go dev 

go dev 

@cyberia
I think what you're looking for is

#[cfg_attr(test, derive(X))]

This only applies the derive if you're building tests. Of course you have to replace X with your actual derive macro.

For the naysayers about the importance of #rustlang's borrow checker, #dlang just added a prototype, #swiftlang is taking steps to add one and C++ is adding more and more features in that direction with each new standard.

Like it or hate it, hard to deny its influence, considering how young the language is.

My neighborhood has been putting up scarecrows but for COVID-19 and until I realized what was going on I thought I'd accidentally stumbled into some kind of survival horror cult thing where a demonic force was compelling people to construct ever-more-terrifying idols for worship

#Tusky 11 is out since a few days. This time we did not make big changes, but quite a lot of polishing and some small new features, most of which can be toggled with a setting:
- Notifications about new follow requests when your account is locked
- disable swiping between tabs
- show a confirmation dialog before boosting a toot
- show link previews in timelines

@kirschwipfel no idea and never used guix neither. To understand the cache design you would need to read the source code of sccache.

But it it's just a folder that guix needs to provide or know then you can set SCCACHE_DIR accordingly

@kirschwipfel You can install sccache locally to get your own cache and speed up builds across different crates or after a clean. But that doesn't solve the storage issue.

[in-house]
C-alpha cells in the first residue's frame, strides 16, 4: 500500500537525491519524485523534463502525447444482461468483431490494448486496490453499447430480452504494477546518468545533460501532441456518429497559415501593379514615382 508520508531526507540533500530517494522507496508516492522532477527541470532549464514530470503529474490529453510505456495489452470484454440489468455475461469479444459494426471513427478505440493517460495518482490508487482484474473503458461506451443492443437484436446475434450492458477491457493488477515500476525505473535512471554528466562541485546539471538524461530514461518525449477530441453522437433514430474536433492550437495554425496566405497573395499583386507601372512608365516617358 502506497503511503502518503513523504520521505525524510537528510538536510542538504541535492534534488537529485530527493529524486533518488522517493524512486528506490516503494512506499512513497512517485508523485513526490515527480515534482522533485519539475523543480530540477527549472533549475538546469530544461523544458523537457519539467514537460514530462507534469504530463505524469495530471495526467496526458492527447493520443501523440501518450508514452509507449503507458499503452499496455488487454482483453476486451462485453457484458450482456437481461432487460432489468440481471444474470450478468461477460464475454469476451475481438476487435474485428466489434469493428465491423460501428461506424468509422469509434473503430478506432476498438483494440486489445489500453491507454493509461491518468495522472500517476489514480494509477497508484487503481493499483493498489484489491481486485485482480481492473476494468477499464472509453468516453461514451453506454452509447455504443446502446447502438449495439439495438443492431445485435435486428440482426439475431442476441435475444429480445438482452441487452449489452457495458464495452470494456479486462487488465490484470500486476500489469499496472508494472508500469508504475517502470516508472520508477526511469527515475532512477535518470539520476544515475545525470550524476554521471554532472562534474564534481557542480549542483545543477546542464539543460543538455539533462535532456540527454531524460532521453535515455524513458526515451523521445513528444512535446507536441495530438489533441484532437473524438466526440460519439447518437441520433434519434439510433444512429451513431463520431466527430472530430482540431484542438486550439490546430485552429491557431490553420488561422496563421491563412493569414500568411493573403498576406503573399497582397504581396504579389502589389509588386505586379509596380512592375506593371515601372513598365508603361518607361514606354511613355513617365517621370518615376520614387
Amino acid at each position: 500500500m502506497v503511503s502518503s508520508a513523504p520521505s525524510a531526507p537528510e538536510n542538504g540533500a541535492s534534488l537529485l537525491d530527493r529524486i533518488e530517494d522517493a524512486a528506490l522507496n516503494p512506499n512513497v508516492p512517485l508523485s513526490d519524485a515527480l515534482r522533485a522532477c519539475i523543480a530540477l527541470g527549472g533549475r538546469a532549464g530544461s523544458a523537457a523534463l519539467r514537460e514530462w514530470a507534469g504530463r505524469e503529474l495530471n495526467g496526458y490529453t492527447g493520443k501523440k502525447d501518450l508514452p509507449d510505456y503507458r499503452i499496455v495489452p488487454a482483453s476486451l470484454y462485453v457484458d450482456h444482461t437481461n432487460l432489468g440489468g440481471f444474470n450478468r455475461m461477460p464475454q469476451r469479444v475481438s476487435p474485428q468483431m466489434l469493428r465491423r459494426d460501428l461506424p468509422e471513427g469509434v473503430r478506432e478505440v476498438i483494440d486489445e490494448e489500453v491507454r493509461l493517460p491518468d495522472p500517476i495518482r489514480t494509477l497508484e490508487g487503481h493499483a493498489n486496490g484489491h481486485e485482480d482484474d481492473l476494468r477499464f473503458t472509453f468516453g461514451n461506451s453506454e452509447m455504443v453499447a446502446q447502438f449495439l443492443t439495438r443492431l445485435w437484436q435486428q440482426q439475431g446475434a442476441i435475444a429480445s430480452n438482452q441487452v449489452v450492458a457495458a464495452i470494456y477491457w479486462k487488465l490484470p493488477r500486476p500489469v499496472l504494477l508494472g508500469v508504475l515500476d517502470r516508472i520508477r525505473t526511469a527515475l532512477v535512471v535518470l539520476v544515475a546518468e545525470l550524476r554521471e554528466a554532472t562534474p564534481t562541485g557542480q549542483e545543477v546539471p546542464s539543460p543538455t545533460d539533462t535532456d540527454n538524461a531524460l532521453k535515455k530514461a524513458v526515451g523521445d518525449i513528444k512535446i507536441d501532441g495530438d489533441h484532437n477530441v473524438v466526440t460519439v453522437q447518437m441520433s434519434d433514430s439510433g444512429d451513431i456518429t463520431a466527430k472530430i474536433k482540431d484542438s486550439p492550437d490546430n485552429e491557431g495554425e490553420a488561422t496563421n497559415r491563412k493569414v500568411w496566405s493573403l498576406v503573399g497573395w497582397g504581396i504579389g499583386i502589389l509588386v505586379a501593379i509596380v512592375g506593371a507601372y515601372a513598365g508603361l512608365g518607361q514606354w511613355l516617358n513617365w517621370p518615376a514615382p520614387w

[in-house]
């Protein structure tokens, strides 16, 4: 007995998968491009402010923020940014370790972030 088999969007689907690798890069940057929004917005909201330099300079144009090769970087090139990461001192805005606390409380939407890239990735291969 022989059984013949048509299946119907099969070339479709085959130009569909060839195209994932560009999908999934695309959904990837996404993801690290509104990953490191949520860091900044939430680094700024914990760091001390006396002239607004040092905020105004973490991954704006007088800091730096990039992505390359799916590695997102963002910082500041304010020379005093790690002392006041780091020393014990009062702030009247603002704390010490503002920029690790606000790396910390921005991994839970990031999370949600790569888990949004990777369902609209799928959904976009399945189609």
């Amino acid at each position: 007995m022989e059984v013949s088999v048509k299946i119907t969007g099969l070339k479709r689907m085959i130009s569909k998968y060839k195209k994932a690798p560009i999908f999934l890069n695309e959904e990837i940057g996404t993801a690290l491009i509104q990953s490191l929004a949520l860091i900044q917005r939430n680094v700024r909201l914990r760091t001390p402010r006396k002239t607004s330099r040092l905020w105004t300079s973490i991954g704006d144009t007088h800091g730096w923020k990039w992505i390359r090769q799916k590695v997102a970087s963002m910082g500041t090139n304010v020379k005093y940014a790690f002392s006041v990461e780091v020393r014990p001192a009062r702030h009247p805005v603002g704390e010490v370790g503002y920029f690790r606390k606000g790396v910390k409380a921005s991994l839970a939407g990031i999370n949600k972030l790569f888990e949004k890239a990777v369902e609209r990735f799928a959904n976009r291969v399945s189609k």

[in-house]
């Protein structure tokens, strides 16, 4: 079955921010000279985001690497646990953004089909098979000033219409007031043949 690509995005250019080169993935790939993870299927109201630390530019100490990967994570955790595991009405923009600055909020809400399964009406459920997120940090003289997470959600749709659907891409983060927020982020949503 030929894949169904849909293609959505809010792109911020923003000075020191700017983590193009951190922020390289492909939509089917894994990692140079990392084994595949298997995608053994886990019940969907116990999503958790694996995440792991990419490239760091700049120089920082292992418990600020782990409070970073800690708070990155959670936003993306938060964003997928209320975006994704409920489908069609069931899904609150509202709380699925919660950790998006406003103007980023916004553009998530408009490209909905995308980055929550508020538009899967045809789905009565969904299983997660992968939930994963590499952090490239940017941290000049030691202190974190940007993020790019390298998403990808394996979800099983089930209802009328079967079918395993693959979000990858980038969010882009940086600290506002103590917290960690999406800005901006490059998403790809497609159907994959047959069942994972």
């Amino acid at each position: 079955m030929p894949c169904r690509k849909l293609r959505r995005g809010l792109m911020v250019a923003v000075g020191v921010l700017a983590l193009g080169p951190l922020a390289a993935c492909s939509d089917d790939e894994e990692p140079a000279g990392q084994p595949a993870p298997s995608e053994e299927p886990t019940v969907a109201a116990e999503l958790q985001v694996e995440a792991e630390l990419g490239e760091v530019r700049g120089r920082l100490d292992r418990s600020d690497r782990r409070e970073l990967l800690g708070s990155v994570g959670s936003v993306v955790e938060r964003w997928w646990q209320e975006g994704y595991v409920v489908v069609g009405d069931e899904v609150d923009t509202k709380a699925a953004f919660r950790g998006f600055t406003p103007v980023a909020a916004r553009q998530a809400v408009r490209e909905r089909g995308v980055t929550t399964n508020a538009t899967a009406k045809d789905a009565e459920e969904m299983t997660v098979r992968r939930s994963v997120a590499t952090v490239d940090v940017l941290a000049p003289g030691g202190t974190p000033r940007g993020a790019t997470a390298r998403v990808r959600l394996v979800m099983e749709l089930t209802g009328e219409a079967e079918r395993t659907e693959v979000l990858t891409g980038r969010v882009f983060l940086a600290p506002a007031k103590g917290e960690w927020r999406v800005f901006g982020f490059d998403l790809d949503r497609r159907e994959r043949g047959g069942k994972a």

github.com/mozilla/sccache

I agree with you though. The storage use is crazy so I have to remove my target folders regularly. Even small projects take up 1-2 GB after a build.
The rust team improved build time all the time, but they're unfortunately still far from for example the Go compiler.

@kirschwipfel Not sure what machine you compile on but building Sequoia only took me 4m 17s and that's for about 350 crates instead of just 220.

Also the target directory took up "only" 4 GB instead of 9 GB.

Nonetheless I would hope they do some kind of pre-built cache for popular crates at least for all tier 1 OS.
But that's difficult. So many feature flags, c library bindings and even small differences in the build env would invalidate the pre-built packages all the time.

@musicmatze @friend @codewiz Oh nice, I remember there has been quite a debate about it in the past. The structopt author wanted to keep his crate separate if I recall correctly.

Great that they finally combine both crates.

@codewiz Maybe you would be interested in structopt as well then, which makes it even more convenient.

crates.io/crates/structopt

@joshsharp Hey there, I used the warp framework for white a while too now but feel it's awfully complex to write custom filters. Recently started using Rocket, which is fairly easy to use. Only downside is you need rust nightly and some dependencies are a little outdated, but I think that's because right now they work on async/await transition.

Maybe you can give it a try. I find it much simpler to use compare to warp.

@kevin so you get the same error when removing the authorization header and try it on a public repo?

Btw, as you usually like to keep things minimalistic. I can recommend you ureq or attohttpc for a more lightweight http client than reqwest.

@aru Oh also, you could run upx on the binary afterwards to further shrink it.

upx.github.io/

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